Udemy & the Design of Binge-Learning

An Application of Nir Eyal’s Hook Model

As I clicked the big green “Take This Course” button I became acutely aware of an uneasy feeling creeping up on me. This would be the 22nd course I’d have signed up for on Udemy.com, one of the world’s leading platforms for teaching and learning classes online. I had become a binge-learner.

My To-Learn list on Udemy.com

Or had I? After scanning my enrolled course list, I gathered the following stats:

And so the uneasy feelings that were gnawing at my insides started bubbling to the surface. With 13 courses that were virtually untouched since the moment of enrollment (after having paid anywhere between nothing and $30 for each of them) I, naturally, started deriding myself. I thought I was a non-finisher, bad at commitments, and lacking of focus. Perhaps even a compulsive buyer, financially carefree, or worse yet, a wanna-be learner. Or perhaps it was some combination of the above.

In other words, I thought something was wrong with me.

But just as soon as I thought that, I remembered the teachings of designer Donald A. Norman in his most popular work, The Design of Everyday Things. In it, he extolls that people’s ineptitude in using objects stems not from their own incompetence but because of poor design. He says:

“… people feel guilt when they are unable to use simple things, guilt that should not be theirs but rather the designers and manufacturers of the object.”

This gave me a little respite.

But I began to think about another question: is Udemy well-designed because of its ability to convince me to continuously enroll for new courses or is it badly-designed because of its inability to help me follow-through with my learning objectives?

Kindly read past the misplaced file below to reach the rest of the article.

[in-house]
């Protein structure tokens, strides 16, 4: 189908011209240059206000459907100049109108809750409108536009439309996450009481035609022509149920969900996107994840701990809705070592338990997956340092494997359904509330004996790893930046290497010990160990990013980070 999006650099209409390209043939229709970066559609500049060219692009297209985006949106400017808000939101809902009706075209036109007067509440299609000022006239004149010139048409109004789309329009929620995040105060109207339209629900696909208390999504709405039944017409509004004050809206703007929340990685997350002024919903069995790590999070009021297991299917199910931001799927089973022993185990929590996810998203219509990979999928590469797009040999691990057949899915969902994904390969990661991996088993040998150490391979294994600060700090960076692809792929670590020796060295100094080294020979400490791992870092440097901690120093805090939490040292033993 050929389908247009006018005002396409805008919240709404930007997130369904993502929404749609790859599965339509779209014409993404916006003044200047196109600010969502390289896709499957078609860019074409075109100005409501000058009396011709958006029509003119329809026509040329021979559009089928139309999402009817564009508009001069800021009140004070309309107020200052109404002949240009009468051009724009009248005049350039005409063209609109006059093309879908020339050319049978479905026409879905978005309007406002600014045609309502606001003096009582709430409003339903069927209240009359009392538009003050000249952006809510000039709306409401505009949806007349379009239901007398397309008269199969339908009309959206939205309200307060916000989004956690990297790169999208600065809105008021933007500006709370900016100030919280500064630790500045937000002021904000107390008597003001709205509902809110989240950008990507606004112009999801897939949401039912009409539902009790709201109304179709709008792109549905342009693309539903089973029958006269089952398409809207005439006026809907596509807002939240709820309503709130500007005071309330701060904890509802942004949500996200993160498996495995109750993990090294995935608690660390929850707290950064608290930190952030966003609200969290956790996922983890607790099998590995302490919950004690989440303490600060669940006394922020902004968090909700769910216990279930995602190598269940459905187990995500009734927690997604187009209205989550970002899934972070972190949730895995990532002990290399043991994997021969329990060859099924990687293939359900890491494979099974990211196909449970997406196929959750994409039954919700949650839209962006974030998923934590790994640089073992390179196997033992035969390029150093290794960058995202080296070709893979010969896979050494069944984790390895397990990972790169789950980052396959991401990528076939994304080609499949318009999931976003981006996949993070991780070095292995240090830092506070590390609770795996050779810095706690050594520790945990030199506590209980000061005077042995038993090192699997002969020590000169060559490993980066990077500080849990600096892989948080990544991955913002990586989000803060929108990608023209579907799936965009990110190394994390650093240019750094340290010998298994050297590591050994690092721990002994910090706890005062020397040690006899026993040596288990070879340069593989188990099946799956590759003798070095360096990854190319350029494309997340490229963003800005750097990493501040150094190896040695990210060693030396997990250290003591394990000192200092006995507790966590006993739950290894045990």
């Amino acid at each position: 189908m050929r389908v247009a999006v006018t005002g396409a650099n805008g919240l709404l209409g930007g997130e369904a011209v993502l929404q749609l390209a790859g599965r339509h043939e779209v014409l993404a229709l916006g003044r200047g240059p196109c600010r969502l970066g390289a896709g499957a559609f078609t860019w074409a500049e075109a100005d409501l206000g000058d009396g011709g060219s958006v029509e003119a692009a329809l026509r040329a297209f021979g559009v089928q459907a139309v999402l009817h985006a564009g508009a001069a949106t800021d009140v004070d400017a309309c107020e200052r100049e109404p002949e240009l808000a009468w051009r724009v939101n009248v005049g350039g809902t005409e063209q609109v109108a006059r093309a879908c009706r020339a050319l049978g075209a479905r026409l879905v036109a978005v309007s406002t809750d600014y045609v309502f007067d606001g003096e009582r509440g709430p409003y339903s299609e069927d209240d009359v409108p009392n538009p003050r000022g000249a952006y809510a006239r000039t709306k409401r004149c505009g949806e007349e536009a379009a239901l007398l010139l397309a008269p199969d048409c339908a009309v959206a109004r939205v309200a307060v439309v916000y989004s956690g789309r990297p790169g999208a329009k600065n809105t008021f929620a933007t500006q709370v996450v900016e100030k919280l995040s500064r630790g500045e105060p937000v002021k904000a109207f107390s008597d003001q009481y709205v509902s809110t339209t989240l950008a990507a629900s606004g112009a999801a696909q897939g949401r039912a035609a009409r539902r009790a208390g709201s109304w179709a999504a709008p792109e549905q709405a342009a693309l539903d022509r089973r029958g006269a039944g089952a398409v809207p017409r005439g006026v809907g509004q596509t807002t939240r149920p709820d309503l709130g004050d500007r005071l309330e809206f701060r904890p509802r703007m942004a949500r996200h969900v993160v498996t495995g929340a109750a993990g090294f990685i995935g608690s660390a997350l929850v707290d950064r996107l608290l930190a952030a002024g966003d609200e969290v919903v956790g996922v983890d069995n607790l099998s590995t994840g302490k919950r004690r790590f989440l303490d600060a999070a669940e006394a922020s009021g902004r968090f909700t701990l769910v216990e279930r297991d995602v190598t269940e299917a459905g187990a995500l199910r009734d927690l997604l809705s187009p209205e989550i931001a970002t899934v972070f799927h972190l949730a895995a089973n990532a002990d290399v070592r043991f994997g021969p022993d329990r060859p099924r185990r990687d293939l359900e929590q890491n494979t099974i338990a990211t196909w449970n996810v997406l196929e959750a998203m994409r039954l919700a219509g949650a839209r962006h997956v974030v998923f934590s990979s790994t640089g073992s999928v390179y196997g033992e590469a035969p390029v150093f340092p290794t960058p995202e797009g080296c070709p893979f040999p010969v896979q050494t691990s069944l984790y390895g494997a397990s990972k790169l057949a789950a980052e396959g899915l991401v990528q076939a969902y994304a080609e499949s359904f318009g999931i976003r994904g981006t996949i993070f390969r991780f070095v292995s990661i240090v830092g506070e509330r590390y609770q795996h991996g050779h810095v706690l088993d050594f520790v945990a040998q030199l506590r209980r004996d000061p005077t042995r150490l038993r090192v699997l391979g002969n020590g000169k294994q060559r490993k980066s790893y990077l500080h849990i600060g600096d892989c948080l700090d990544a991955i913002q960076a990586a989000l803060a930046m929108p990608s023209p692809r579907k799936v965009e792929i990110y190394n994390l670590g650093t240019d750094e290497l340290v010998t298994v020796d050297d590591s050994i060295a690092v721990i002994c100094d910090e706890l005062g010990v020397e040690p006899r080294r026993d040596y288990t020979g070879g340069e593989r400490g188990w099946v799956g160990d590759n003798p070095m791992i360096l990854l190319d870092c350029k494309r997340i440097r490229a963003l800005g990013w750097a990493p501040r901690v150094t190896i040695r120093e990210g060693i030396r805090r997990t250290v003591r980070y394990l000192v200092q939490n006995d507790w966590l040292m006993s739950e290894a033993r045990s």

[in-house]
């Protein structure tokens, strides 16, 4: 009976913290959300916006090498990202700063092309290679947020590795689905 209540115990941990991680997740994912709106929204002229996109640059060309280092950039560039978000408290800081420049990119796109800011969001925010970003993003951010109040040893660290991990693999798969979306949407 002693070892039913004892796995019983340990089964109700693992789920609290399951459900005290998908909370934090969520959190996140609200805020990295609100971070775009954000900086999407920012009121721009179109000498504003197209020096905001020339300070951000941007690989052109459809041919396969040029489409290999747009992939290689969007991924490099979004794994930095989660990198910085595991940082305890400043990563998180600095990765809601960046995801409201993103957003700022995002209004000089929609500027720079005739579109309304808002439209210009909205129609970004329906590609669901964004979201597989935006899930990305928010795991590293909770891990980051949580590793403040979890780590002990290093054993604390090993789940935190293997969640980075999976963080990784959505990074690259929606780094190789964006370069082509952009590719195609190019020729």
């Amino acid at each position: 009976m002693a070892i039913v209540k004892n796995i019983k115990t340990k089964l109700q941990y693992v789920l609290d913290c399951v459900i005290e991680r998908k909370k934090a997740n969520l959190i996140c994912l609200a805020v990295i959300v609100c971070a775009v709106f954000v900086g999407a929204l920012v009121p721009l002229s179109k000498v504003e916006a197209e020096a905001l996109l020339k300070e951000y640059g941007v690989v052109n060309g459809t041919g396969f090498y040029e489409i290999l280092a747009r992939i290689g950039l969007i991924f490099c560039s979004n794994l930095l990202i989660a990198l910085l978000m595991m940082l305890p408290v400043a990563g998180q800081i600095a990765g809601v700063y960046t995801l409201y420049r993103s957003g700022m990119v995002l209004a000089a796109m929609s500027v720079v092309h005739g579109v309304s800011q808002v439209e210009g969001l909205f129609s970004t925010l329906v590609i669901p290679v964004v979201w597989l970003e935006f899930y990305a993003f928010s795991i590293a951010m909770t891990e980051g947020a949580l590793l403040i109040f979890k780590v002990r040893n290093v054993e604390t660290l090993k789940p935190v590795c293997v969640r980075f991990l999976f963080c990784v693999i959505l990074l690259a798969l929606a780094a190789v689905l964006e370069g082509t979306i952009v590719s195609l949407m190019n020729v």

Turns out it may have a bit of both going on. In the rest of this article, I step through Nir Eyal’s Hook framework and give my thoughts on how some specific design decisions may be giving rise to Udemy’s seemingly diametric user experiences. The views are strictly based on my own observations, and not informed by any conversations with employees of Udemy.

Also note that this analysis assumes the user is the student and not the teacher.


Udemy operates in the familiar education sector, and thus, the triggers that drive students to it are not that difficult to understand.

The external triggers are quite explicit. As far as I have seen, they come largely in two types: 1) Email triggers, and 2) On-site triggers.

  1. Email-triggers: Once someone signs up as a registered member, the company periodically sends promotional emails to entice users to revisit the site. The ones that have had the most compelling draws for me have been those that advertise the relatively frequent promotional sales, sometimes upwards of 75% off. Interestingly, these emails generally tend be sent by the teachers of the courses rather than by Udemy staff itself. I assume this is done mainly to send more targeted/relevant emails to students based on their current course offerings, and to give the teachers more control and power over their efforts to engage in on their own promotional activities, lessening the marketing burden off of Udemy.
Tasty, tasty deep discounts!
  1. On-site triggers: once the user is sufficiently enticed to visit the site, she becomes prone to purchasing a course or two. Udemy’s course catalog is an aesthetically pleasing display of courses with compelling titles (e.g. “7 Comedy Habits to Becoming a Better Speaker”) laid out in aisles upon aisles of course offerings. The easy-on-the-eyes look and feel of the course listings coupled with the announcements of deep discounts makes browsing Udemy similar to window-shopping at Nordstrom during Black Friday. To give another analogy, you enter a grocery store looking to buy milk and then leave with some frozen fruits, a bag of potato chips, a jar of pickles and some condiments.